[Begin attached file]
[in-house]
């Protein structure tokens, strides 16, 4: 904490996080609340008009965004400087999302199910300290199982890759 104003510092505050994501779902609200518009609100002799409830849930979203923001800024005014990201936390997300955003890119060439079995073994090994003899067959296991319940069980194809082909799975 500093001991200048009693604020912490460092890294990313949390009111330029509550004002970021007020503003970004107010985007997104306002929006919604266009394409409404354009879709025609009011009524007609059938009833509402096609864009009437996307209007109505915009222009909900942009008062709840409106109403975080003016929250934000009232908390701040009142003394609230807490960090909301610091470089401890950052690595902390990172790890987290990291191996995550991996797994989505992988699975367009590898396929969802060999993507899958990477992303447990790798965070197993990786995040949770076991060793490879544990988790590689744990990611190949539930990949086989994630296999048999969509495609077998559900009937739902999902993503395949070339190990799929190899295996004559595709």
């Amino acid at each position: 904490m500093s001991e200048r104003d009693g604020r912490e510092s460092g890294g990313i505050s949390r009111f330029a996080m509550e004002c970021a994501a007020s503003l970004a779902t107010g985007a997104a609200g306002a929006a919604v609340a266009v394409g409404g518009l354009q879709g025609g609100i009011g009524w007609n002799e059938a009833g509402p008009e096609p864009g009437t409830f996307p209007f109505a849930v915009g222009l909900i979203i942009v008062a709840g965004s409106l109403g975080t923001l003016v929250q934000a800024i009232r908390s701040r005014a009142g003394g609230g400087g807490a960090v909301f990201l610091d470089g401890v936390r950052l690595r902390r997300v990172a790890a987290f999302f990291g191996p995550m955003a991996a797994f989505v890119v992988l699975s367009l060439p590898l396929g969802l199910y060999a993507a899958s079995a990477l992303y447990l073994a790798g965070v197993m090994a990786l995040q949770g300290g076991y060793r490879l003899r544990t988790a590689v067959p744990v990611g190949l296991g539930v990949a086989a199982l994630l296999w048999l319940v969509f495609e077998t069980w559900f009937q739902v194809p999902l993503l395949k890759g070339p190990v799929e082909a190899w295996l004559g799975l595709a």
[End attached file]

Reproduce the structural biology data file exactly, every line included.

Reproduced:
[in-house]
């Protein structure tokens, strides 16, 4: 904490996080609340008009965004400087999302199910300290199982890759 104003510092505050994501779902609200518009609100002799409830849930979203923001800024005014990201936390997300955003890119060439079995073994090994003899067959296991319940069980194809082909799975 500093001991200048009693604020912490460092890294990313949390009111330029509550004002970021007020503003970004107010985007997104306002929006919604266009394409409404354009879709025609009011009524007609059938009833509402096609864009009437996307209007109505915009222009909900942009008062709840409106109403975080003016929250934000009232908390701040009142003394609230807490960090909301610091470089401890950052690595902390990172790890987290990291191996995550991996797994989505992988699975367009590898396929969802060999993507899958990477992303447990790798965070197993990786995040949770076991060793490879544990988790590689744990990611190949539930990949086989994630296999048999969509495609077998559900009937739902999902993503395949070339190990799929190899295996004559595709």
């Amino acid at each position: 904490m500093s001991e200048r104003d009693g604020r912490e510092s460092g890294g990313i505050s949390r009111f330029a996080m509550e004002c970021a994501a007020s503003l970004a779902t107010g985007a997104a609200g306002a929006a919604v609340a266009v394409g409404g518009l354009q879709g025609g609100i009011g009524w007609n002799e059938a009833g509402p008009e096609p864009g009437t409830f996307p209007f109505a849930v915009g222009l909900i979203i942009v008062a709840g965004s409106l109403g975080t923001l003016v929250q934000a800024i009232r908390s701040r005014a009142g003394g609230g400087g807490a960090v909301f990201l610091d470089g401890v936390r950052l690595r902390r997300v990172a790890a987290f999302f990291g191996p995550m955003a991996a797994f989505v890119v992988l699975s367009l060439p590898l396929g969802l199910y060999a993507a899958s079995a990477l992303y447990l073994a790798g965070v197993m090994a990786l995040q949770g300290g076991y060793r490879l003899r544990t988790a590689v067959p744990v990611g190949l296991g539930v990949a086989a199982l994630l296999w048999l319940v969509f495609e077998t069980w559900f009937q739902v194809p999902l993503l395949k890759g070339p190990v799929e082909a190899w295996l004559g799975l595709a």